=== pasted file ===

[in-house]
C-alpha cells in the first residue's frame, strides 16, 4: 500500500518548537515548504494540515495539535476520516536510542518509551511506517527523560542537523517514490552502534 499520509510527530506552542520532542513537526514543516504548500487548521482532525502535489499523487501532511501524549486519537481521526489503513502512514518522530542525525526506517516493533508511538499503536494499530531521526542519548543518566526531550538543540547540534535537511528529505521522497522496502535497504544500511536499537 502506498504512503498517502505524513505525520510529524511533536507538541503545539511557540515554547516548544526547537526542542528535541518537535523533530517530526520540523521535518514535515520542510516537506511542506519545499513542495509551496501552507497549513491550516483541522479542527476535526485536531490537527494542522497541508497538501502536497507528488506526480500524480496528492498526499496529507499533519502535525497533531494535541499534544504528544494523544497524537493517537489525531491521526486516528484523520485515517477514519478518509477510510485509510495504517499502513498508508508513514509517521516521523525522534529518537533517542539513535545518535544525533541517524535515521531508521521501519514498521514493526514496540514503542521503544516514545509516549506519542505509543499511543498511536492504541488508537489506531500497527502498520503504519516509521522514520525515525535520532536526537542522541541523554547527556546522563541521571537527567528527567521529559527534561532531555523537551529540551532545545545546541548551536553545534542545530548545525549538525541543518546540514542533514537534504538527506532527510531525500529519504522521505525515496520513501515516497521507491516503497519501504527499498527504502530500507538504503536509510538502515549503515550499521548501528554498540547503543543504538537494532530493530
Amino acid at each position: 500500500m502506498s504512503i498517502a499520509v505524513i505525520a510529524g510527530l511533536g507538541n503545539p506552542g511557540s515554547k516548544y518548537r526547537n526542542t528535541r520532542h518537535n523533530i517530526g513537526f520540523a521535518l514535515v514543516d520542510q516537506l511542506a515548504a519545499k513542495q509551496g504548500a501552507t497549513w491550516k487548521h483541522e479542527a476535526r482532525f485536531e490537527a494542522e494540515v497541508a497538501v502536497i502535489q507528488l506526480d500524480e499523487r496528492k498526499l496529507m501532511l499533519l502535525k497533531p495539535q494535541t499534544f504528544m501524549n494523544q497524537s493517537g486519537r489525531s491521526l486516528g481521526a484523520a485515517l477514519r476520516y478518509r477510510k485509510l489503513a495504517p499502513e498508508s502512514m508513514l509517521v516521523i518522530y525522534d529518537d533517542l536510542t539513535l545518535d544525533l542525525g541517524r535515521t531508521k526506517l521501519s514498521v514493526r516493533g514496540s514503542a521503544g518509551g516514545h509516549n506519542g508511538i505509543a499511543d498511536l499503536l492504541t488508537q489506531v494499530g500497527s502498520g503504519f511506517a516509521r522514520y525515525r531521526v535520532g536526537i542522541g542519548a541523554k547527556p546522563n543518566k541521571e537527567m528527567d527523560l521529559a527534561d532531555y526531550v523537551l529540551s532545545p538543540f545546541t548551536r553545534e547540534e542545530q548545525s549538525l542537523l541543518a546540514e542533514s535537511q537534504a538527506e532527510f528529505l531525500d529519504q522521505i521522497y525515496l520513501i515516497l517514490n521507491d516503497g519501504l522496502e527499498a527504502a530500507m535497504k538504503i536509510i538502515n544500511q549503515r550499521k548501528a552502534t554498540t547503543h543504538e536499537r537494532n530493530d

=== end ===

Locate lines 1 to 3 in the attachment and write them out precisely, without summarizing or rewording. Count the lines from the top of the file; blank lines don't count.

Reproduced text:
[in-house]
C-alpha cells in the first residue's frame, strides 16, 4: 500500500518548537515548504494540515495539535476520516536510542518509551511506517527523560542537523517514490552502534 499520509510527530506552542520532542513537526514543516504548500487548521482532525502535489499523487501532511501524549486519537481521526489503513502512514518522530542525525526506517516493533508511538499503536494499530531521526542519548543518566526531550538543540547540534535537511528529505521522497522496502535497504544500511536499537 502506498504512503498517502505524513505525520510529524511533536507538541503545539511557540515554547516548544526547537526542542528535541518537535523533530517530526520540523521535518514535515520542510516537506511542506519545499513542495509551496501552507497549513491550516483541522479542527476535526485536531490537527494542522497541508497538501502536497507528488506526480500524480496528492498526499496529507499533519502535525497533531494535541499534544504528544494523544497524537493517537489525531491521526486516528484523520485515517477514519478518509477510510485509510495504517499502513498508508508513514509517521516521523525522534529518537533517542539513535545518535544525533541517524535515521531508521521501519514498521514493526514496540514503542521503544516514545509516549506519542505509543499511543498511536492504541488508537489506531500497527502498520503504519516509521522514520525515525535520532536526537542522541541523554547527556546522563541521571537527567528527567521529559527534561532531555523537551529540551532545545545546541548551536553545534542545530548545525549538525541543518546540514542533514537534504538527506532527510531525500529519504522521505525515496520513501515516497521507491516503497519501504527499498527504502530500507538504503536509510538502515549503515550499521548501528554498540547503543543504538537494532530493530
Amino acid at each position: 500500500m502506498s504512503i498517502a499520509v505524513i505525520a510529524g510527530l511533536g507538541n503545539p506552542g511557540s515554547k516548544y518548537r526547537n526542542t528535541r520532542h518537535n523533530i517530526g513537526f520540523a521535518l514535515v514543516d520542510q516537506l511542506a515548504a519545499k513542495q509551496g504548500a501552507t497549513w491550516k487548521h483541522e479542527a476535526r482532525f485536531e490537527a494542522e494540515v497541508a497538501v502536497i502535489q507528488l506526480d500524480e499523487r496528492k498526499l496529507m501532511l499533519l502535525k497533531p495539535q494535541t499534544f504528544m501524549n494523544q497524537s493517537g486519537r489525531s491521526l486516528g481521526a484523520a485515517l477514519r476520516y478518509r477510510k485509510l489503513a495504517p499502513e498508508s502512514m508513514l509517521v516521523i518522530y525522534d529518537d533517542l536510542t539513535l545518535d544525533l542525525g541517524r535515521t531508521k526506517l521501519s514498521v514493526r516493533g514496540s514503542a521503544g518509551g516514545h509516549n506519542g508511538i505509543a499511543d498511536l499503536l492504541t488508537q489506531v494499530g500497527s502498520g503504519f511506517a516509521r522514520y525515525r531521526v535520532g536526537i542522541g542519548a541523554k547527556p546522563n543518566k541521571e537527567m528527567d527523560l521529559a527534561d532531555y526531550v523537551l529540551s532545545p538543540f545546541t548551536r553545534e547540534e542545530q548545525s549538525l542537523l541543518a546540514e542533514s535537511q537534504a538527506e532527510f528529505l531525500d529519504q522521505i521522497y525515496l520513501i515516497l517514490n521507491d516503497g519501504l522496502e527499498a527504502a530500507m535497504k538504503i536509510i538502515n544500511q549503515r550499521k548501528a552502534t554498540t547503543h543504538e536499537r537494532n530493530d